If you pop by The Pressnalls’ lovely Midtown home for an afternoon visit, you’ll meet a happy, healthy family. You’ll witness this in wide grins, plenty of laughter, and a warm, laid-back nature. They may also offer you broccoli and tea, but their most distinct healthy hallmark is the balanced, thoughtful approach to parenting, life, and art displayed by Derek and Jamie Pressnall.
“I want our kids to really know themselves,” Derek says. “To be strong, self-confident, believe in themselves. Hopefully with that comes a lifetime of happiness.”
On such a visit, one feels welcome immediately; sipping tea as an eerie, organ-heavy Halloween song rolls forth from 3-year-old Max Wilde’s current favorite thing—a chain of singing, light-up Jack-o’-lanterns. He and his sister Willa Sun, 5, dance to the pseudo-spooky sounds before finishing their broccoli and retiring to the backyard for a chocolate cupcake.
Unbeknownst to Derek and Jamie, upon meeting on a Bright Eyes tour years ago (at the time, he lived in Chicago, she in Omaha), the future Pressnall quartet was set into motion—albeit slowly. They were good friends before they began dating, and have now been together 11 years, and married eight.
“We started hanging out, and started a band with some friends, but didn’t begin dating for about a year after,” Jamie says.
Oh yeah, these parents are also rock stars, by the way. That band they started is the critically acclaimed Tilly and the Wall. Tilly is often noted as the band with a tap dancer (that would be Jamie) rather than a drummer, but the group is more than the sum of its quirks. Tilly brags strong musical chops—also featuring Derek on guitar and both Pressnalls on vocals—that produce unique and joyful indie pop.
“The way we ended up being musicians is so weird,” says Derek. “All the sudden I’m just tap-dancing in a band, touring the world,” Jamie says.
While Tilly doesn’t tour with the frequency they once did (due to a geographically spread-out roster and newfound family lives), the band is in the early stages of a new record, a follow-up to 2012’s Heavy Mood. “We can pick and choose stuff now, and just tour for fun,” says Jamie, noting the flexible freedom they enjoy as members of Tilly.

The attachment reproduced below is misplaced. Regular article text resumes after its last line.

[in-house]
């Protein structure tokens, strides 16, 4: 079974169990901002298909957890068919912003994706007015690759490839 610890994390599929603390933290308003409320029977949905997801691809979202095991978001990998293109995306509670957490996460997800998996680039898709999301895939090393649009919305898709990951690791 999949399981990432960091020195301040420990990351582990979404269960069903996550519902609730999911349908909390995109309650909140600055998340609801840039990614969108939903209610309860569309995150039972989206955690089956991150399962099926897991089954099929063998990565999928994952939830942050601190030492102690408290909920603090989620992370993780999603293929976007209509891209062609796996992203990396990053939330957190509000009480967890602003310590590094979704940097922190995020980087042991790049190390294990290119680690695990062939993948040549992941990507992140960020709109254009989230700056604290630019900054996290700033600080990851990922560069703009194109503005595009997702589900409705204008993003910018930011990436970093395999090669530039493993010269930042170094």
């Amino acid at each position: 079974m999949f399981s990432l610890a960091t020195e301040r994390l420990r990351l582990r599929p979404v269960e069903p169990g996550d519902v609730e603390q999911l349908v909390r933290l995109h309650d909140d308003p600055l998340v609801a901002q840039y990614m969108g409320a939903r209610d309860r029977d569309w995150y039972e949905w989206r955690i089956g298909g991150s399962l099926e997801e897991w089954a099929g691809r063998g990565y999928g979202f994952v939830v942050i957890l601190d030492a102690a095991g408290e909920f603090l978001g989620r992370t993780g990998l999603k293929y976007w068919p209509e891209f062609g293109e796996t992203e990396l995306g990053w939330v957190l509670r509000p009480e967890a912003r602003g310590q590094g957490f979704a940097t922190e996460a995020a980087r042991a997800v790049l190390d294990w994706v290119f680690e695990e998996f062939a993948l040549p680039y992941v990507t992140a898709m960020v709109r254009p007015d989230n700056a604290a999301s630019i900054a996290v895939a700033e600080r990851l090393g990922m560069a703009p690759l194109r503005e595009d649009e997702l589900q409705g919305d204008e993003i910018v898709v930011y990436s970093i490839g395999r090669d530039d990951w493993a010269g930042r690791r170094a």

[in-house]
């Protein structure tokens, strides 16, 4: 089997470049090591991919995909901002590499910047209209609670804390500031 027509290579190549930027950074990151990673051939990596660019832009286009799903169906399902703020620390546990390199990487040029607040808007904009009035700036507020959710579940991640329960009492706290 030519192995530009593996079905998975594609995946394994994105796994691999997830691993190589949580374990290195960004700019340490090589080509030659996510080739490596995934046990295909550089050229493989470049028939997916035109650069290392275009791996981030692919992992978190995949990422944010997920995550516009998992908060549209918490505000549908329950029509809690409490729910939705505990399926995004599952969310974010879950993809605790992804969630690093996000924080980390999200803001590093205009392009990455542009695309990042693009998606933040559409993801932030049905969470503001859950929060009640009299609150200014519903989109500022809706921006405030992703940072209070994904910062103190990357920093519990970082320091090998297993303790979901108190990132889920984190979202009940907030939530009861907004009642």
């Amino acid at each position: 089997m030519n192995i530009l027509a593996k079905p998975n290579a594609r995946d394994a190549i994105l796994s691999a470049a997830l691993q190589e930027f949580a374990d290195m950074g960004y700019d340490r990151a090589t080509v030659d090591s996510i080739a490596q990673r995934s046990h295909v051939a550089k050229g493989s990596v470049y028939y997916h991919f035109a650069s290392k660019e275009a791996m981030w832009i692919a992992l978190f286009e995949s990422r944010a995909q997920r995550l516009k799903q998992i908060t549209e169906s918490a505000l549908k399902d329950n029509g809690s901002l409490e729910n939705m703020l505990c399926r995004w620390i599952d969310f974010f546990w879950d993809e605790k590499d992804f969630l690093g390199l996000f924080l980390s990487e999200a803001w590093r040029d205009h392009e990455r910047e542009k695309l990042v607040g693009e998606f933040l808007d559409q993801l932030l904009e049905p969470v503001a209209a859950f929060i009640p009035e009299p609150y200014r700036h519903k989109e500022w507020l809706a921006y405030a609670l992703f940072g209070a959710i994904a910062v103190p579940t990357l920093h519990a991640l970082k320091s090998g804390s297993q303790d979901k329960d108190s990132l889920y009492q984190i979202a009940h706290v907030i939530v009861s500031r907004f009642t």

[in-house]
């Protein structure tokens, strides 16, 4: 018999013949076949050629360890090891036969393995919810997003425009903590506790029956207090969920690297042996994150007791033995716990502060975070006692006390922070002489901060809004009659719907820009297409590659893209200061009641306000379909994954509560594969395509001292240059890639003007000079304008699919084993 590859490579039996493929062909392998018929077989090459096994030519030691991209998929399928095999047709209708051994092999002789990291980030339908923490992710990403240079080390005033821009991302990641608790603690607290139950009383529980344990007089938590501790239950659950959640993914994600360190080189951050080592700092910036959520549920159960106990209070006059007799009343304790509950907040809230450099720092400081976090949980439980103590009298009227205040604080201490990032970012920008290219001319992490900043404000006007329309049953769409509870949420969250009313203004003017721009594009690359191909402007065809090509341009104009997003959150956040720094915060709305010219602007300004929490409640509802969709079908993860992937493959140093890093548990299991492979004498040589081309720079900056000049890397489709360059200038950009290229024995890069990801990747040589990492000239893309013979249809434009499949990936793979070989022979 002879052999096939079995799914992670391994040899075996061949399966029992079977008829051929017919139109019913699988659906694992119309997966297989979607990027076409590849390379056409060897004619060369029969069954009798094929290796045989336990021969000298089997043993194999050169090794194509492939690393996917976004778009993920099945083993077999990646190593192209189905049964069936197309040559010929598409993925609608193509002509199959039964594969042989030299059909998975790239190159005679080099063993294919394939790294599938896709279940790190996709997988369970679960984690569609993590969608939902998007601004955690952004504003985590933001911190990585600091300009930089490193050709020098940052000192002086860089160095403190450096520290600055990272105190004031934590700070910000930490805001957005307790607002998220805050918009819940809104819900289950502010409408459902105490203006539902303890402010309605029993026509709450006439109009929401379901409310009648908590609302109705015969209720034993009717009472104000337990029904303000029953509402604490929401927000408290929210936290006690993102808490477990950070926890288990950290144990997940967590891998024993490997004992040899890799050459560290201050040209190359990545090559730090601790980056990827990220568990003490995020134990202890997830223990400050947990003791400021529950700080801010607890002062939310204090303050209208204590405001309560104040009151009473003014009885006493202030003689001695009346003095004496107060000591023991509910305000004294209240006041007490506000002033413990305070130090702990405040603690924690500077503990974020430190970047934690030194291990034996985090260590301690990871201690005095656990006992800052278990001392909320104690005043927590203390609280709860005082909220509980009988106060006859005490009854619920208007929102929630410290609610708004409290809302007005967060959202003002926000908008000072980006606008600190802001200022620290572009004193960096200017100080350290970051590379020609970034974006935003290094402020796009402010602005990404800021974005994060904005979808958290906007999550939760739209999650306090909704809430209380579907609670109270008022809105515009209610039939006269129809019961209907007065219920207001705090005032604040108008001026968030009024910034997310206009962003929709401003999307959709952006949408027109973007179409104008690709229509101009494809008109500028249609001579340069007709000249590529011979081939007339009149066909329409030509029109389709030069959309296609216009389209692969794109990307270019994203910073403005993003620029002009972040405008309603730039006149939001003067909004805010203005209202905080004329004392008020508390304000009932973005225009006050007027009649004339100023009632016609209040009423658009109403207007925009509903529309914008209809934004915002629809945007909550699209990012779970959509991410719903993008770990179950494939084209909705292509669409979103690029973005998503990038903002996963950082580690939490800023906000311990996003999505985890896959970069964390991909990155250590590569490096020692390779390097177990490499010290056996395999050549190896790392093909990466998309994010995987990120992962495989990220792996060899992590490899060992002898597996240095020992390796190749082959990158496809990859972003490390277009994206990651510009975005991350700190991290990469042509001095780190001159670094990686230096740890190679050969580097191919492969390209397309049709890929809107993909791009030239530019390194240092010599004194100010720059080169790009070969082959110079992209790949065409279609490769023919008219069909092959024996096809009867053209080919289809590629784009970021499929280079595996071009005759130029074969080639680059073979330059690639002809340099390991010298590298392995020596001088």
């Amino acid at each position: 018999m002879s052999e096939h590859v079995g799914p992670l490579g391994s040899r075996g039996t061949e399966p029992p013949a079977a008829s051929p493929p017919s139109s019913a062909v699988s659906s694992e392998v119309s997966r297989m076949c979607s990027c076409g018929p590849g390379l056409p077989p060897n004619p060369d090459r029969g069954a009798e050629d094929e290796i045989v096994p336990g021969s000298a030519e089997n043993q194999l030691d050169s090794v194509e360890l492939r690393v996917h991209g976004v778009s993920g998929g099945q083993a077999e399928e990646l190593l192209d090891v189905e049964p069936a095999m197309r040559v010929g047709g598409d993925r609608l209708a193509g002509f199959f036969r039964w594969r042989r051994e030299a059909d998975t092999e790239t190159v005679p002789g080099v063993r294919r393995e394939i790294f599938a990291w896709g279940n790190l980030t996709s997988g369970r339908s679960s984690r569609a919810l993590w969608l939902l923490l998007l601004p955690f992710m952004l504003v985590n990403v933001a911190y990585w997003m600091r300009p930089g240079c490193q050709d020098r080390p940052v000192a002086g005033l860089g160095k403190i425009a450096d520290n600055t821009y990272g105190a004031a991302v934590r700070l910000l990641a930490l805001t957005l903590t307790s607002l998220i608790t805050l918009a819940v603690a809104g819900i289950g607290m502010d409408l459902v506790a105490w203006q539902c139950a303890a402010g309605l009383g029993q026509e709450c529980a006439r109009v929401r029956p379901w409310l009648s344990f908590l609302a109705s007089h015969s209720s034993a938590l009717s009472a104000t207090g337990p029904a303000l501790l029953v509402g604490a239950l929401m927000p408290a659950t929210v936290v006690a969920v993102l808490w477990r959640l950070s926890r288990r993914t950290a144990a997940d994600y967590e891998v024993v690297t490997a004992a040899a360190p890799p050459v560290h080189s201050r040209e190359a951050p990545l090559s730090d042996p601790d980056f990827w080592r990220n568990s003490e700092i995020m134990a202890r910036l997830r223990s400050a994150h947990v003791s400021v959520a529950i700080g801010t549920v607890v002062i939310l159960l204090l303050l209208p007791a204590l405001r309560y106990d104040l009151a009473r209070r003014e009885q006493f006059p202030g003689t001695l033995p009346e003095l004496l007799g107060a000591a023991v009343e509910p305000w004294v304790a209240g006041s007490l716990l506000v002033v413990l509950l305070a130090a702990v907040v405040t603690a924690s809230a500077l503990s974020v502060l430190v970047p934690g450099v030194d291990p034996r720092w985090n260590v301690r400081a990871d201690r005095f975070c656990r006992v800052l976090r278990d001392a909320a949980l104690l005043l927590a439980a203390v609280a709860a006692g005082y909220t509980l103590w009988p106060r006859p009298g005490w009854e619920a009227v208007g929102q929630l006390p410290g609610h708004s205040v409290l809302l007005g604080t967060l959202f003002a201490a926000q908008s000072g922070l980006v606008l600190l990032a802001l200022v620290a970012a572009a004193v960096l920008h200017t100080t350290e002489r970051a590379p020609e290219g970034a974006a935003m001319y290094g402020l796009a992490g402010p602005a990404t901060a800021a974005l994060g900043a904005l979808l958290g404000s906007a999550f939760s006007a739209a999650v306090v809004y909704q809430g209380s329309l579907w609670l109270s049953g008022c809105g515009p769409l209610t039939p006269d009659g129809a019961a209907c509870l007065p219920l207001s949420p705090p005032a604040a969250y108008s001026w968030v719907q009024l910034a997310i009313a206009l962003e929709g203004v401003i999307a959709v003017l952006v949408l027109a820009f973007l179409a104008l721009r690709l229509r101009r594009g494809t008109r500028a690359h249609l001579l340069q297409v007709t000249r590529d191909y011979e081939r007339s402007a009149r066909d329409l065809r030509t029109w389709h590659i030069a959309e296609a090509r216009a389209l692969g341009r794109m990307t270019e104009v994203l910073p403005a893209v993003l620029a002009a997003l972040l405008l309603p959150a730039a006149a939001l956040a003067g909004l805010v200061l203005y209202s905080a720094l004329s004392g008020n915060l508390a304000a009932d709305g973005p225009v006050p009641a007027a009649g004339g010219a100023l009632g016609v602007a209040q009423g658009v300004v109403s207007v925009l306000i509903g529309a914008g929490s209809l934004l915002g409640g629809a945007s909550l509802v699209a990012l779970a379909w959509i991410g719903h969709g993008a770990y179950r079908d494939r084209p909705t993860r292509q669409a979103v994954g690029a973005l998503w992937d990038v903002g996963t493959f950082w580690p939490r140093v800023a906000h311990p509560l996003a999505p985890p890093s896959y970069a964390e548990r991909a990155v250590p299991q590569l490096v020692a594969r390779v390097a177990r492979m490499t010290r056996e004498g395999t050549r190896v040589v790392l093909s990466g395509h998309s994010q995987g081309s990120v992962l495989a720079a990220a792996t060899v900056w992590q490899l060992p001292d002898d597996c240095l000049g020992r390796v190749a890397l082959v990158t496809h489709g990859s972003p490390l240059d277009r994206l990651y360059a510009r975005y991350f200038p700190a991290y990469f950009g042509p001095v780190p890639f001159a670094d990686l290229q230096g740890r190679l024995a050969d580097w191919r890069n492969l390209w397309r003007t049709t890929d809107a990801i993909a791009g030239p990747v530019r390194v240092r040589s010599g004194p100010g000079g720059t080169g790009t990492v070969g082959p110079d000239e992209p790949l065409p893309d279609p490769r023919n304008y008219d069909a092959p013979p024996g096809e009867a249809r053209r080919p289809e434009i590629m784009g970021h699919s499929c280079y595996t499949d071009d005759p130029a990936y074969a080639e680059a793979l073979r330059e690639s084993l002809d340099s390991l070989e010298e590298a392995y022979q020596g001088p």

Max and Willa re-enter the kitchen singing an ad-libbed song about chocolate and requesting milk, which Jamie grabs, while Derek discusses another of his projects, Icky Blossoms. The band recorded its second record in spring at ARC Studios with Mike Mogis (to be released in 2015), and spent the latter-half of 2014 playing gigs, including Maha Music Festival. “We’re getting back into the live thing, and figuring out how the new songs work live,” Derek says. Jamie and Derek make a point to carve out time for creative pursuits, but acknowledge it takes focus and effort.
“Being an artist and a parent at the same time is tricky. Just like anything else in life, I guess,” Derek says. “It’s balancing your art, making a living, and raising children.”
“Every day you just have to find a balance,” Jamie says. “I’m still working on finding that—I think most moms are. You can find the time, but if you don’t have the energy it doesn’t really matter.”
Part of pursuing their music and continuing to scratch that creative itch is actually for the kids’ benefit. “It’s really important to us that we show the kids through our actions, not just tell them, how important it is to follow your passion,” Derek says. “Whatever you truly love, do whatever it takes to do those things, because they’re that important.”
“We want them to feel comfortable in their own skin and embrace the world,” Jamie says. “To voice their opinions, have fun, be positive, make good choices, and follow their dreams. Hopefully we as role models are showing them how to do that.”
Willa loves art, singing, writing songs, and going to her violin lessons through the Omaha Conservatory of Music’s Violin Sprouts program. Max likes seeing how things work. (He loves to take things apart and then reassemble them). He also loves dance and dressing up and taking on different personas.
Derek loves “watching the kids become who they are.” And while the parents have a lot to teach, so do the kids.
“They remind you of what’s really important and help you live in the moment a little more,” Jamie says.
“Children are like a mirror,” Derek says. “You see yourself reflected back, so it’s actually a great way to look at yourself and consider the things you are doing.”